Maybe your mom was right about keeping your room clean. Being NEAT is part of the weight loss solution. Non-Exercise Activity Thermogenesis (NEAT) is everything we do outside of eating, sleeping, and exercising. It’s the simple things like fidgeting, standing, tapping your foot, or just moving about.
Recent research has begun to focus on the 110-115 hours per week we are awake as part of the weight loss solution, rather than the few hours we spend exercising.
Results show, NEAT provides many opportunities to achieve, and sustain weight loss without totally disrupting our lives, and trying to carve time that is simply sometimes not available.
Here’s an example:
A 145 lb. person burns 102 calories hour while seated at work, if it’s done standing, the burn is 174 calories. The 72-calorie bump translates to 18,000 calories or 5 lbs. on a 50-work week year.
174-102=72 x (5×50) = 18000
If you want to achieve that bump with exercise, it would 60 workouts, where 300 calories were burned. That would be in addition to the workouts you already have in your schedule.
NEAT is essentially another approach to weight loss. It’s a can be a compliment to what you already do or jump off pointed, if you haven’t started, or maybe have stalled for a while.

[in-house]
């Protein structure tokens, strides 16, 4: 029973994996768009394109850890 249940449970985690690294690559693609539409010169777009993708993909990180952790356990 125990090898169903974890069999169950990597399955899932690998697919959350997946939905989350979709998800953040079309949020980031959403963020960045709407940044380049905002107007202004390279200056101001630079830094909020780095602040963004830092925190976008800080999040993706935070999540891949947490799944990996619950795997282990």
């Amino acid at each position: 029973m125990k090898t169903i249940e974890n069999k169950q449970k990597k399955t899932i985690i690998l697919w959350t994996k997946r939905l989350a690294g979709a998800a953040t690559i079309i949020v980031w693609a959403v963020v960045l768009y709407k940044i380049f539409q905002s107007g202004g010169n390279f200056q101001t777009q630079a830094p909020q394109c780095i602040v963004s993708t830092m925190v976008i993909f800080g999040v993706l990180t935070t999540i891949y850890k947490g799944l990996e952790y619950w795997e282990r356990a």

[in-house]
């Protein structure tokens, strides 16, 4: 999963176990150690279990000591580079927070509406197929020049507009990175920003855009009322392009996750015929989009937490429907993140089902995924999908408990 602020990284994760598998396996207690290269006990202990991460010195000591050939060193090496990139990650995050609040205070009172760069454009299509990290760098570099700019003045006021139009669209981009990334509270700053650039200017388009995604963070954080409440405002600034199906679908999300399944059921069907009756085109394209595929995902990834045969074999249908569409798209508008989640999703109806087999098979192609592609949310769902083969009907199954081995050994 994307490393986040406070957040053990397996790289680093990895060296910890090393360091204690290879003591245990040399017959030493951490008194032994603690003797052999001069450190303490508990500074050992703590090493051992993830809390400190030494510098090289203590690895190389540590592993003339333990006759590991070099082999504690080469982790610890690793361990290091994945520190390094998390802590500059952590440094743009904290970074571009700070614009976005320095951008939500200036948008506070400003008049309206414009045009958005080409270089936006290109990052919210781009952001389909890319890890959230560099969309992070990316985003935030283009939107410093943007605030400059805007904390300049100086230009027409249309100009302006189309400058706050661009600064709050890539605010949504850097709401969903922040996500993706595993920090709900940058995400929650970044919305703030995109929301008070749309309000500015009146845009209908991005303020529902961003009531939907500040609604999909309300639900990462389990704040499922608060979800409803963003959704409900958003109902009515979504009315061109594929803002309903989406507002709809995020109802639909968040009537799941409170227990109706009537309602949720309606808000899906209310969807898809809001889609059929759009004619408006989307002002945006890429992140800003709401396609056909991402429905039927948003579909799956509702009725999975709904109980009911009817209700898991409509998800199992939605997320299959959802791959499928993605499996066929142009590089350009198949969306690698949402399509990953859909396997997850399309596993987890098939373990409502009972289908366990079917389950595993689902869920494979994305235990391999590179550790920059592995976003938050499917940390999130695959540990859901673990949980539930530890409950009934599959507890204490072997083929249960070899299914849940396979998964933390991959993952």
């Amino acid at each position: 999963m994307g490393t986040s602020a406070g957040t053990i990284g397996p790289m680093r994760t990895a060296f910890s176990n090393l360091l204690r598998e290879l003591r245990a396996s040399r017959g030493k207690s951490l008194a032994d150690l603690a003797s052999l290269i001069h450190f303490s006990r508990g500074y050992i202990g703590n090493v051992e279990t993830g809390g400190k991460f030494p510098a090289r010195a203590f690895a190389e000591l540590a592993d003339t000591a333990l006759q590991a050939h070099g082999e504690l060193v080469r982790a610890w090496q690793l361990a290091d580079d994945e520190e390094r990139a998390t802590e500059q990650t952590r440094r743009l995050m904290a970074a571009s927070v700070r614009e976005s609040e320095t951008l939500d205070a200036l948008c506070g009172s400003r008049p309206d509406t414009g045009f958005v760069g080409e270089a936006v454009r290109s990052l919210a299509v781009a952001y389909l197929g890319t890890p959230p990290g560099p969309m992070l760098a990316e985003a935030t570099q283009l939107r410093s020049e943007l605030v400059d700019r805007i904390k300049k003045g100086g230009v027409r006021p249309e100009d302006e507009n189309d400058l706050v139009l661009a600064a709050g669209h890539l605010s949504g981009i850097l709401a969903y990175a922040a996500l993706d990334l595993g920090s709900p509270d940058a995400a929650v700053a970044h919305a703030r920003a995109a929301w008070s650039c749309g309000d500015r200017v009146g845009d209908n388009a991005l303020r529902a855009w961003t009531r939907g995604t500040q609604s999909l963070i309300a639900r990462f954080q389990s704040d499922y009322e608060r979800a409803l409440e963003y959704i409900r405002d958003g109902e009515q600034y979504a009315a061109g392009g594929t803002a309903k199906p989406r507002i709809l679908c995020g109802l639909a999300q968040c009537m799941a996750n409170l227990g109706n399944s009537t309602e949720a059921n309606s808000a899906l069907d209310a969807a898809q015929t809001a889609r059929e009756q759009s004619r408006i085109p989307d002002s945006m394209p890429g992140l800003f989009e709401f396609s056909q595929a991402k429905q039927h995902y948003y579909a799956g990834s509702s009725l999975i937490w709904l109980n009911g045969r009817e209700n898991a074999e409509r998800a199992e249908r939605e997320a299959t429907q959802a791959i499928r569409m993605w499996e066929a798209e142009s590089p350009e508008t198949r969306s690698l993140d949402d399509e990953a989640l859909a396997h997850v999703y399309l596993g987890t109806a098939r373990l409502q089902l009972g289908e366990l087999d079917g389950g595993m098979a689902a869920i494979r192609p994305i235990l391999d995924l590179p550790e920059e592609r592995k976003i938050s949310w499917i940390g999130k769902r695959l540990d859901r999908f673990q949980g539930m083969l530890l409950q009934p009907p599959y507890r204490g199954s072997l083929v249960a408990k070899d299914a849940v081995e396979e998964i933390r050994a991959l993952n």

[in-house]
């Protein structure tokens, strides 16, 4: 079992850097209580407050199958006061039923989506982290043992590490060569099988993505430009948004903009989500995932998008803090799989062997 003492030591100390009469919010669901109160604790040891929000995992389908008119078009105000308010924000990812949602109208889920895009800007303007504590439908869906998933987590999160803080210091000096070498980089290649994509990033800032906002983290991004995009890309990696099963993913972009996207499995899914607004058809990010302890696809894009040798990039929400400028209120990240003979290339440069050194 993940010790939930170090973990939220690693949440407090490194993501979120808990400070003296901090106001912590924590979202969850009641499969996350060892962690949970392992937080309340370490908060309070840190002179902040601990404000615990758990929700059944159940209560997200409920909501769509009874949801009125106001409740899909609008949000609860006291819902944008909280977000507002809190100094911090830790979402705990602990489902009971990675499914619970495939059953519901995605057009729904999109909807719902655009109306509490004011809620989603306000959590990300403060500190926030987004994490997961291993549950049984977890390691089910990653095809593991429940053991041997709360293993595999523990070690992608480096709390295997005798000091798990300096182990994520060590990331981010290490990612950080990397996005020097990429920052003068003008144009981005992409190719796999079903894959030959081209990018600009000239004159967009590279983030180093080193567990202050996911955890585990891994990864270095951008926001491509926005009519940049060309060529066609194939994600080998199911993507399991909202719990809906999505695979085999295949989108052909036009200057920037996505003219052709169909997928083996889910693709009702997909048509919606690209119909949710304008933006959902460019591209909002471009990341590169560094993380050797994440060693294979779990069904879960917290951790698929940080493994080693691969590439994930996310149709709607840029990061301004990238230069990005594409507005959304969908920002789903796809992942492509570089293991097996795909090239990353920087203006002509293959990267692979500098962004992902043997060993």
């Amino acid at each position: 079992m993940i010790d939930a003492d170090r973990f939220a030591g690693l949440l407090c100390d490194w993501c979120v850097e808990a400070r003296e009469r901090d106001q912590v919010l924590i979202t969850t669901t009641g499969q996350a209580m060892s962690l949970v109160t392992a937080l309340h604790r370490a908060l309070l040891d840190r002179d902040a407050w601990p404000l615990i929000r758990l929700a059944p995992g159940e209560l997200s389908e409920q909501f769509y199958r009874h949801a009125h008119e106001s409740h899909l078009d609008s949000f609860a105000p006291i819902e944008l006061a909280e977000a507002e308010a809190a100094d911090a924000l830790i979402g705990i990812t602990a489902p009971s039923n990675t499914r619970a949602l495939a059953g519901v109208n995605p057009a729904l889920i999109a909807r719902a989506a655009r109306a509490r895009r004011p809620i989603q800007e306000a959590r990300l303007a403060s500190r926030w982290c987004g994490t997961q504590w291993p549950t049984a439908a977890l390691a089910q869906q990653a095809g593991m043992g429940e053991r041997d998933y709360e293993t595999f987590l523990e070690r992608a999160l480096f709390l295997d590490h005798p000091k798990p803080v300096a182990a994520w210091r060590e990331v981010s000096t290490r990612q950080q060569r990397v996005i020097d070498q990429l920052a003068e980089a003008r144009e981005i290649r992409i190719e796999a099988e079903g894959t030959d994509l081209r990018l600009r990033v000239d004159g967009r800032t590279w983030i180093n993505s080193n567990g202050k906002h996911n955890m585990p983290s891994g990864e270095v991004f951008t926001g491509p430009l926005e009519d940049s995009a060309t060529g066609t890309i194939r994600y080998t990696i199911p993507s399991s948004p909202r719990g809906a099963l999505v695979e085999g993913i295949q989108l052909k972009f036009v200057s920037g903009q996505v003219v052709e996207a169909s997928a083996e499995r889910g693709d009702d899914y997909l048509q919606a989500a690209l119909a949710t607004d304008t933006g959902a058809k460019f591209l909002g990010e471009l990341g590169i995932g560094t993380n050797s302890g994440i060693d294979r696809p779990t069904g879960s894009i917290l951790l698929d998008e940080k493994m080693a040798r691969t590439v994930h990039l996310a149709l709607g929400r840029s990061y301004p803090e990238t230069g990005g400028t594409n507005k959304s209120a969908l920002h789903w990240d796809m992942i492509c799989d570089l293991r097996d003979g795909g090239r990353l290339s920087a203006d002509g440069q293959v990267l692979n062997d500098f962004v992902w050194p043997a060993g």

It allows you to focus your attention on the kind of exercises you want to do, avoid what doesn’t work for you and benefit from the calorie bump.
How to Incorporate NEAT
Become an observer of your daily life. Over the course of a few days, note how many hours you were sitting vs standing activities (i.e., standing desk time, cooking, laundry, taking the garbage out, etc.). What’s the ratio seated vs. standing? Is it 50/50, 60/40, 75/25? Whatever it is, over time strive to incrementally increase your standing activities.
Create a challenge for yourself, from your observations, are there activities you can do standing, if so, pick 2, and just once, do them standing.
- Create a stand-up workstation
- Do a few flights of stairs between calls or meetings
- Get up and unload the dishwasher, change the laundry, empty the recycling, etc.
- Walk and talk
- Stand to text
- Pace the sidelines at your children’s sporting events.
If you like how your chosen activity went, keep it, and commit to doing it every day for a week. If you still like it at the end of the week, make it a permanent part of your repertoire. If you don’t, move on to a new activity, keep exploring and challenging yourself. At the very least, you’ll be moving more as you try to find your groove.